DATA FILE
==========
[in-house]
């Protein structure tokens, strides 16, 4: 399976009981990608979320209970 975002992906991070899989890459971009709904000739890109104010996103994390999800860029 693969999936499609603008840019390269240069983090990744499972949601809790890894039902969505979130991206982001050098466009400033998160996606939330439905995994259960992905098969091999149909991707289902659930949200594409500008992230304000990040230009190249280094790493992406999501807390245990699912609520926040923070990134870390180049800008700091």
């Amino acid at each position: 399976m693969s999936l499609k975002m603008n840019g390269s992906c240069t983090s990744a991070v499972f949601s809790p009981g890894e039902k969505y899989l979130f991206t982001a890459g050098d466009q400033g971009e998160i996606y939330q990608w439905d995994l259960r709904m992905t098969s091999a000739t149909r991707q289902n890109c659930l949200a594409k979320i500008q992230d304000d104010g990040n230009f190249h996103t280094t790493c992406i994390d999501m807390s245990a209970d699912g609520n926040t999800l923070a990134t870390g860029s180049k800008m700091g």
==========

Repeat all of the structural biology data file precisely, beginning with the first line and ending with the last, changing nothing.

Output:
[in-house]
């Protein structure tokens, strides 16, 4: 399976009981990608979320209970 975002992906991070899989890459971009709904000739890109104010996103994390999800860029 693969999936499609603008840019390269240069983090990744499972949601809790890894039902969505979130991206982001050098466009400033998160996606939330439905995994259960992905098969091999149909991707289902659930949200594409500008992230304000990040230009190249280094790493992406999501807390245990699912609520926040923070990134870390180049800008700091």
């Amino acid at each position: 399976m693969s999936l499609k975002m603008n840019g390269s992906c240069t983090s990744a991070v499972f949601s809790p009981g890894e039902k969505y899989l979130f991206t982001a890459g050098d466009q400033g971009e998160i996606y939330q990608w439905d995994l259960r709904m992905t098969s091999a000739t149909r991707q289902n890109c659930l949200a594409k979320i500008q992230d304000d104010g990040n230009f190249h996103t280094t790493c992406i994390d999501m807390s245990a209970d699912g609520n926040t999800l923070a990134t870390g860029s180049k800008m700091g």